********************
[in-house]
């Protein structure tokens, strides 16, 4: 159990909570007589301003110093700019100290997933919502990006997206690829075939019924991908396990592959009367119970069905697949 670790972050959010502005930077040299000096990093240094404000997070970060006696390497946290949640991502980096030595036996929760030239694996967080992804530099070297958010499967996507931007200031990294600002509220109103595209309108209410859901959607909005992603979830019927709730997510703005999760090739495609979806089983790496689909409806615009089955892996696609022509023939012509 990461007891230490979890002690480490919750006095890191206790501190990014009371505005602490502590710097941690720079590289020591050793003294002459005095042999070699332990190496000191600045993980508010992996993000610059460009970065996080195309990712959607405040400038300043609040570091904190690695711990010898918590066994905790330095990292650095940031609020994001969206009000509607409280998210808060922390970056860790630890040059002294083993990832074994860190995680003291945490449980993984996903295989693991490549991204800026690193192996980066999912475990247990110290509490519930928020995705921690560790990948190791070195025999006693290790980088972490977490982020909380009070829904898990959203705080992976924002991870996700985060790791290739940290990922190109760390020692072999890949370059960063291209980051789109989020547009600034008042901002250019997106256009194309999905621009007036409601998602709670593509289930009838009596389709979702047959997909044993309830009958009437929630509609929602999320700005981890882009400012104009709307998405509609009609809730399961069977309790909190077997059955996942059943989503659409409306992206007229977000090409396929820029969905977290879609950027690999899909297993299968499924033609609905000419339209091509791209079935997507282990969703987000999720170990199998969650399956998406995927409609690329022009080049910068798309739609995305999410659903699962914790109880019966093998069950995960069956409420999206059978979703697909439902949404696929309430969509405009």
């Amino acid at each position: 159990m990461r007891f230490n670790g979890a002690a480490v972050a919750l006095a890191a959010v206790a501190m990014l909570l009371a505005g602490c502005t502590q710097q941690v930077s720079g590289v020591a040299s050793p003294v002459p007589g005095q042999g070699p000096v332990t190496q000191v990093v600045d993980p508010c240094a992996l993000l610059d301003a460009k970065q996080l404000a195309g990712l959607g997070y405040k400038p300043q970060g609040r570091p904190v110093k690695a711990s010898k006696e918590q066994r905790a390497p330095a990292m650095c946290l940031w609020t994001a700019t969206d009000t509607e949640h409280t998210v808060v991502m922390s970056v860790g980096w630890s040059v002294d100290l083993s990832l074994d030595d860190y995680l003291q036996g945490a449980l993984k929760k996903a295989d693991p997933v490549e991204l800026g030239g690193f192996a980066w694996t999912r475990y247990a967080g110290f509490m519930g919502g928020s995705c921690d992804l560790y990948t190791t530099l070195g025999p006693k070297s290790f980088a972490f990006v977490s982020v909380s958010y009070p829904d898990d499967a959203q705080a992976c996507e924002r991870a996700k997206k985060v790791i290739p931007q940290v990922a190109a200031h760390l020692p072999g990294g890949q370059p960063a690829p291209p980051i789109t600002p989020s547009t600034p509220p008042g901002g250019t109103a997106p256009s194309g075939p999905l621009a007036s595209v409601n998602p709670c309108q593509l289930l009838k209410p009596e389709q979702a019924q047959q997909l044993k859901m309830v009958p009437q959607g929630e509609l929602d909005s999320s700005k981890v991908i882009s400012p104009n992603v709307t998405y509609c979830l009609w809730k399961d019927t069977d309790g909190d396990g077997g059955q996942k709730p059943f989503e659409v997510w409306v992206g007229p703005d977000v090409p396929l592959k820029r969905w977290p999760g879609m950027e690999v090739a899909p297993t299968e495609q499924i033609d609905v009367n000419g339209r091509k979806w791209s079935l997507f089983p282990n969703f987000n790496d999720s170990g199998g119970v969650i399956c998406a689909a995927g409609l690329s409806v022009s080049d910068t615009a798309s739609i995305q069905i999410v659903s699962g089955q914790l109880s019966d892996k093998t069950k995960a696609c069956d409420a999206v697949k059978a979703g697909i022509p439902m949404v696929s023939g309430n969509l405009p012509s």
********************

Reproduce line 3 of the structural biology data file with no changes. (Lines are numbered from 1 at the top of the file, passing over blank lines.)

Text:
């Amino acid at each position: 159990m990461r007891f230490n670790g979890a002690a480490v972050a919750l006095a890191a959010v206790a501190m990014l909570l009371a505005g602490c502005t502590q710097q941690v930077s720079g590289v020591a040299s050793p003294v002459p007589g005095q042999g070699p000096v332990t190496q000191v990093v600045d993980p508010c240094a992996l993000l610059d301003a460009k970065q996080l404000a195309g990712l959607g997070y405040k400038p300043q970060g609040r570091p904190v110093k690695a711990s010898k006696e918590q066994r905790a390497p330095a990292m650095c946290l940031w609020t994001a700019t969206d009000t509607e949640h409280t998210v808060v991502m922390s970056v860790g980096w630890s040059v002294d100290l083993s990832l074994d030595d860190y995680l003291q036996g945490a449980l993984k929760k996903a295989d693991p997933v490549e991204l800026g030239g690193f192996a980066w694996t999912r475990y247990a967080g110290f509490m519930g919502g928020s995705c921690d992804l560790y990948t190791t530099l070195g025999p006693k070297s290790f980088a972490f990006v977490s982020v909380s958010y009070p829904d898990d499967a959203q705080a992976c996507e924002r991870a996700k997206k985060v790791i290739p931007q940290v990922a190109a200031h760390l020692p072999g990294g890949q370059p960063a690829p291209p980051i789109t600002p989020s547009t600034p509220p008042g901002g250019t109103a997106p256009s194309g075939p999905l621009a007036s595209v409601n998602p709670c309108q593509l289930l009838k209410p009596e389709q979702a019924q047959q997909l044993k859901m309830v009958p009437q959607g929630e509609l929602d909005s999320s700005k981890v991908i882009s400012p104009n992603v709307t998405y509609c979830l009609w809730k399961d019927t069977d309790g909190d396990g077997g059955q996942k709730p059943f989503e659409v997510w409306v992206g007229p703005d977000v090409p396929l592959k820029r969905w977290p999760g879609m950027e690999v090739a899909p297993t299968e495609q499924i033609d609905v009367n000419g339209r091509k979806w791209s079935l997507f089983p282990n969703f987000n790496d999720s170990g199998g119970v969650i399956c998406a689909a995927g409609l690329s409806v022009s080049d910068t615009a798309s739609i995305q069905i999410v659903s699962g089955q914790l109880s019966d892996k093998t069950k995960a696609c069956d409420a999206v697949k059978a979703g697909i022509p439902m949404v696929s023939g309430n969509l405009p012509s």